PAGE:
California faces dismal snowpack in the Sierra Nevada

California is going into spring with minuscule snowpack in the Sierra Nevada, leaving the state in a third year of extreme drought and with depleted reservoirs to draw on during what’s likely to be another hot, parched summer.

The mountain snowpack, as measured by snow sensors across the Sierras, now stands at just 38% of the long-term average.

State officials stood on bare ground at a snow survey site in the mountains on Friday, saying the paltry snowpack reflects the state’s accelerating water challenges with climate change. They appealed for Californians to step up efforts to save water.

“We are calling on all Californians to use water wisely, to conserve as much as you can,” said Karla Nemeth, director of the state Department of Water Resources.

Snow typically makes up nearly a third of California’s water supply and feeds reservoirs across Northern California as it melts in the spring and summer.

The levels of most of California’s biggest reservoirs, from Shasta Lake to San Luis Reservoir, measure far below average.

“Climate change is here and it’s changing our state. It’s changing our region,” said Wade Crowfoot, the state’s natural resources secretary.

Gov. Gavin Newsom this week issued an order for urban water suppliers to implement more aggressive conservation measures, requiring them to activate “Level 2” of their local drought contingency plans to prepare for a shortage.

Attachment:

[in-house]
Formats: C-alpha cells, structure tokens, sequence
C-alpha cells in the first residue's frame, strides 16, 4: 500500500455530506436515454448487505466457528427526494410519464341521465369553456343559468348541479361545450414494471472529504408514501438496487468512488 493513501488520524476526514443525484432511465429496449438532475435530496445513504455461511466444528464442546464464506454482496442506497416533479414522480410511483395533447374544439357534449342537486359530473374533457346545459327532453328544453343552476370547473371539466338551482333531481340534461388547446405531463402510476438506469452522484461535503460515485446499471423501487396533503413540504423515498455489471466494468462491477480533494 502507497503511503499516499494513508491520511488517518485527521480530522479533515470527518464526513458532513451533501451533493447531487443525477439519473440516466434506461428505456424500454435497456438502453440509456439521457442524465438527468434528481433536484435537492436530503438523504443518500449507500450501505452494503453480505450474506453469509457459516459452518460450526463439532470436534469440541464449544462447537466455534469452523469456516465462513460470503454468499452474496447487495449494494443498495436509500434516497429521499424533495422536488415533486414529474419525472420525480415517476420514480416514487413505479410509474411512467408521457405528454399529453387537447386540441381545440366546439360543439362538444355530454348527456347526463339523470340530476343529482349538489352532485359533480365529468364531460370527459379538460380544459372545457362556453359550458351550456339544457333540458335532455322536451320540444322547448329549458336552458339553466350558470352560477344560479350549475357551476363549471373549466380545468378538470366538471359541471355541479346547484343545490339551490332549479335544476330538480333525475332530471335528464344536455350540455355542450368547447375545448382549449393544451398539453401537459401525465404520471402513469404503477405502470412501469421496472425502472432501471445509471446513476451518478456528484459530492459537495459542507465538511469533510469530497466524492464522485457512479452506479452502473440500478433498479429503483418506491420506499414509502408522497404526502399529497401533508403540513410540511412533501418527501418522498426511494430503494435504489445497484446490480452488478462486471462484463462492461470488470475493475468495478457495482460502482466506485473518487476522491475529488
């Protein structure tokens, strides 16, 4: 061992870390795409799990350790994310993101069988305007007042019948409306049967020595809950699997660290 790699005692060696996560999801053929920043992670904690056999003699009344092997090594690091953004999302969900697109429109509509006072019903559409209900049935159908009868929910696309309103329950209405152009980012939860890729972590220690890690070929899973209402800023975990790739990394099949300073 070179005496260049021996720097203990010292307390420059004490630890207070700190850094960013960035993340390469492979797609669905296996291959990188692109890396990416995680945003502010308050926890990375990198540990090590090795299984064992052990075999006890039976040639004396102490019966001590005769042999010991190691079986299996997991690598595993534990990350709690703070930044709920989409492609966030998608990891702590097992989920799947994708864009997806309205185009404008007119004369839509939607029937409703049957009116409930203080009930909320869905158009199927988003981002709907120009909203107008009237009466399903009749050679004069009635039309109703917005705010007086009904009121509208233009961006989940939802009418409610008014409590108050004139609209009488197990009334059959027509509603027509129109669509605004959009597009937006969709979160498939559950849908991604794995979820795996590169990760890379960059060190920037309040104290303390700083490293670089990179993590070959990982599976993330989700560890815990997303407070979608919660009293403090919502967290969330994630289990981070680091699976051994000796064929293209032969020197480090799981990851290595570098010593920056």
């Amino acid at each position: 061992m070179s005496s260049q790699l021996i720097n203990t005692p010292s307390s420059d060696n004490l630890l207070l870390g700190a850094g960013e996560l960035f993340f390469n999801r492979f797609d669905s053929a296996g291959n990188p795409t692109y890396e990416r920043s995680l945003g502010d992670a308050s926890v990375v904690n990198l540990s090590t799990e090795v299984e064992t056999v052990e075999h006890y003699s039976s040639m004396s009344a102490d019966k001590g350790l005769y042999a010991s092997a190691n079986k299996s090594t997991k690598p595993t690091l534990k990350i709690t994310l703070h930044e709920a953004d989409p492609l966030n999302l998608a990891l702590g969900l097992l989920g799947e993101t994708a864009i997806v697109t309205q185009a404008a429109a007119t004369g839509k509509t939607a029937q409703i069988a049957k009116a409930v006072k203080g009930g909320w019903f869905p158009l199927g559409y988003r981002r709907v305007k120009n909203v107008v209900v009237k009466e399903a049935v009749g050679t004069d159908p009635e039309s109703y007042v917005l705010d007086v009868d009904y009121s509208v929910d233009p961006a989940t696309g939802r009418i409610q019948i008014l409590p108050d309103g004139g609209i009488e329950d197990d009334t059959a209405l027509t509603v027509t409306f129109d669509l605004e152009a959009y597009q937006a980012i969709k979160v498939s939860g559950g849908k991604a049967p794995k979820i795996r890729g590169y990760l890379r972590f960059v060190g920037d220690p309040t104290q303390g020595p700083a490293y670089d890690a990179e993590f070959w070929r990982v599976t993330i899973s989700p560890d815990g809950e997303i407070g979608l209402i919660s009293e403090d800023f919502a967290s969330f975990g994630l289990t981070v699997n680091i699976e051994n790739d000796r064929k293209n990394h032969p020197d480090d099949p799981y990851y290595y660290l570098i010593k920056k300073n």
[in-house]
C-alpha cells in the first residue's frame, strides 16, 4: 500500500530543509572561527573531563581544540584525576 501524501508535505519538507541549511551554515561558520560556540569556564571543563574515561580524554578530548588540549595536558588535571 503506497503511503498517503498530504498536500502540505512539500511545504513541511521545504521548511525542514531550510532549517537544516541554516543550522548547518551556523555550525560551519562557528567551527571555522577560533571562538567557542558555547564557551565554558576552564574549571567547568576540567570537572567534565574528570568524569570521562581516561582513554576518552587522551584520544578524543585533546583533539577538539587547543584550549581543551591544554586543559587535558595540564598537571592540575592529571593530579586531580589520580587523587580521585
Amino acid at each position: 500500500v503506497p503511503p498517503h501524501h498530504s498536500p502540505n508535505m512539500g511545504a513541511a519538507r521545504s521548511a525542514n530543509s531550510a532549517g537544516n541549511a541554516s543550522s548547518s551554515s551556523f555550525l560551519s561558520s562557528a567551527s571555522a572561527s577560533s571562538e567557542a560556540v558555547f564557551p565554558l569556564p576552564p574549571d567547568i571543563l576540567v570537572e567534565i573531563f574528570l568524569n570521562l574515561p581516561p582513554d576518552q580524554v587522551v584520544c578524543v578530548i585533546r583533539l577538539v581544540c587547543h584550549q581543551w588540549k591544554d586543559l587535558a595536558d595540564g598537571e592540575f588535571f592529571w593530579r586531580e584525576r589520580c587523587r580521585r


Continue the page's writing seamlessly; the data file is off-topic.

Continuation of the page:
Water deliveries have also been cut back for many farming areas in the state this year. Nemeth said those cutbacks are expected to lead to more farmland being left dry and fallow this year.

Warmer temperatures brought on by climate change have been making droughts more intense in California and across the West. The past three years have been among the state’s driest on record.

Last year, the Sierra Nevada snowpack peaked at 72% of average in April but then rapidly melted during the hottest spring on record.

California ended 2021 with major storms that blanketed the Sierra Nevada with above-average snow. But that bounty swiftly dwindled during the driest January through March on record.

State officials spoke at the Phillips Station snow survey site, where they’ve been measuring the snowpack since 1941. The snow at the site was 2 1/2 inches deep, just 4% of average, said Sean de Guzman, water supply forecasting manager for the Department of Water Resources.

Crowfoot noted that seven years ago, during the last severe drought, Gov. Jerry Brown had stood at the same spot on bare, dry ground. Since then, Crowfoot said, five of the last seven winters have been dry.

“The question is, what are we going to do about it?” he said. “We are not bystanders to the climate crisis. We are protagonists.”

While working to reduce carbon pollution, he said, the state needs to adjust to the warmer, drier climate.

“Communities across our state need to eliminate water waste, continue to become more efficient with the water that’s used,” Crowfoot said. Echoing an appeal made by Brown during the last drought, he said everyone needs to “make conservation a way of life.”

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